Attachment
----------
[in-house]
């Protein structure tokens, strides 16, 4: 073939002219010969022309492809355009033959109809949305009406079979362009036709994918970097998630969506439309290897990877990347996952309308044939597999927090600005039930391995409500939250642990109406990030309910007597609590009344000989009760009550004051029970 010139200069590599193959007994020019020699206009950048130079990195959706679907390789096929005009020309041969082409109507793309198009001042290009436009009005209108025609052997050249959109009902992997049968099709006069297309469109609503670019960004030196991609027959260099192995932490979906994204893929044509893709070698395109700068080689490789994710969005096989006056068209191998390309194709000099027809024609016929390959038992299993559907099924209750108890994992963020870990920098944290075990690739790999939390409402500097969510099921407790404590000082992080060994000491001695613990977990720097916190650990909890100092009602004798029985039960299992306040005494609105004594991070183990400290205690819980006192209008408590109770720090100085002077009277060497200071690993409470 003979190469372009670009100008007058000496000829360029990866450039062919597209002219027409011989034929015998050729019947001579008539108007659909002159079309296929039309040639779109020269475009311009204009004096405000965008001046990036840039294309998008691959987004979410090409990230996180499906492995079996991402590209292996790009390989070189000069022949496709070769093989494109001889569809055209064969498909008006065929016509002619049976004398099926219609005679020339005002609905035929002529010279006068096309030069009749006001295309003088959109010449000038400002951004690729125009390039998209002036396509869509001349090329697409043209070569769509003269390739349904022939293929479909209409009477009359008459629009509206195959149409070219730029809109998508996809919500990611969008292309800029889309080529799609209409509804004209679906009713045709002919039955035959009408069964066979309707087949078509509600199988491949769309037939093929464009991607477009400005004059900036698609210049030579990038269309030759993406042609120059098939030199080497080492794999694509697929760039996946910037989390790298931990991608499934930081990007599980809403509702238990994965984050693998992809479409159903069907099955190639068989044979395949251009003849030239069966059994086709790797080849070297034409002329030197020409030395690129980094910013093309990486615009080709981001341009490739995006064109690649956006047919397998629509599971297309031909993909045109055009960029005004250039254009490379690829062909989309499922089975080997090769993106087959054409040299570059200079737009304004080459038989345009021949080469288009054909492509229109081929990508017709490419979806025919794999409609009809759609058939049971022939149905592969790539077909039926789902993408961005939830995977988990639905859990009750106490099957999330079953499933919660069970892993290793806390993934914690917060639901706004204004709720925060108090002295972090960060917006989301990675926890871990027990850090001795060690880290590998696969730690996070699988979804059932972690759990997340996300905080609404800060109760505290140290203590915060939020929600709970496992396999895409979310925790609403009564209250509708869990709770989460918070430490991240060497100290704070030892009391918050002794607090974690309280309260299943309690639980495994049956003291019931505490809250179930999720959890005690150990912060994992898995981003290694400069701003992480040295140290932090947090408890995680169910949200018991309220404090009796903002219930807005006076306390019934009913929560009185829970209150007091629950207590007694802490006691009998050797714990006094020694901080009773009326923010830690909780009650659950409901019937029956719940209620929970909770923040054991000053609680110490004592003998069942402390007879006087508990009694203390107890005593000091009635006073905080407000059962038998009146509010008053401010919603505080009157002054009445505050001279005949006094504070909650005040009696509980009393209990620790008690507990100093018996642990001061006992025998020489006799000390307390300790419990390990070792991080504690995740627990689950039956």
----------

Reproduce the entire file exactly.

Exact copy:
[in-house]
């Protein structure tokens, strides 16, 4: 073939002219010969022309492809355009033959109809949305009406079979362009036709994918970097998630969506439309290897990877990347996952309308044939597999927090600005039930391995409500939250642990109406990030309910007597609590009344000989009760009550004051029970 010139200069590599193959007994020019020699206009950048130079990195959706679907390789096929005009020309041969082409109507793309198009001042290009436009009005209108025609052997050249959109009902992997049968099709006069297309469109609503670019960004030196991609027959260099192995932490979906994204893929044509893709070698395109700068080689490789994710969005096989006056068209191998390309194709000099027809024609016929390959038992299993559907099924209750108890994992963020870990920098944290075990690739790999939390409402500097969510099921407790404590000082992080060994000491001695613990977990720097916190650990909890100092009602004798029985039960299992306040005494609105004594991070183990400290205690819980006192209008408590109770720090100085002077009277060497200071690993409470 003979190469372009670009100008007058000496000829360029990866450039062919597209002219027409011989034929015998050729019947001579008539108007659909002159079309296929039309040639779109020269475009311009204009004096405000965008001046990036840039294309998008691959987004979410090409990230996180499906492995079996991402590209292996790009390989070189000069022949496709070769093989494109001889569809055209064969498909008006065929016509002619049976004398099926219609005679020339005002609905035929002529010279006068096309030069009749006001295309003088959109010449000038400002951004690729125009390039998209002036396509869509001349090329697409043209070569769509003269390739349904022939293929479909209409009477009359008459629009509206195959149409070219730029809109998508996809919500990611969008292309800029889309080529799609209409509804004209679906009713045709002919039955035959009408069964066979309707087949078509509600199988491949769309037939093929464009991607477009400005004059900036698609210049030579990038269309030759993406042609120059098939030199080497080492794999694509697929760039996946910037989390790298931990991608499934930081990007599980809403509702238990994965984050693998992809479409159903069907099955190639068989044979395949251009003849030239069966059994086709790797080849070297034409002329030197020409030395690129980094910013093309990486615009080709981001341009490739995006064109690649956006047919397998629509599971297309031909993909045109055009960029005004250039254009490379690829062909989309499922089975080997090769993106087959054409040299570059200079737009304004080459038989345009021949080469288009054909492509229109081929990508017709490419979806025919794999409609009809759609058939049971022939149905592969790539077909039926789902993408961005939830995977988990639905859990009750106490099957999330079953499933919660069970892993290793806390993934914690917060639901706004204004709720925060108090002295972090960060917006989301990675926890871990027990850090001795060690880290590998696969730690996070699988979804059932972690759990997340996300905080609404800060109760505290140290203590915060939020929600709970496992396999895409979310925790609403009564209250509708869990709770989460918070430490991240060497100290704070030892009391918050002794607090974690309280309260299943309690639980495994049956003291019931505490809250179930999720959890005690150990912060994992898995981003290694400069701003992480040295140290932090947090408890995680169910949200018991309220404090009796903002219930807005006076306390019934009913929560009185829970209150007091629950207590007694802490006691009998050797714990006094020694901080009773009326923010830690909780009650659950409901019937029956719940209620929970909770923040054991000053609680110490004592003998069942402390007879006087508990009694203390107890005593000091009635006073905080407000059962038998009146509010008053401010919603505080009157002054009445505050001279005949006094504070909650005040009696509980009393209990620790008690507990100093018996642990001061006992025998020489006799000390307390300790419990390990070792991080504690995740627990689950039956």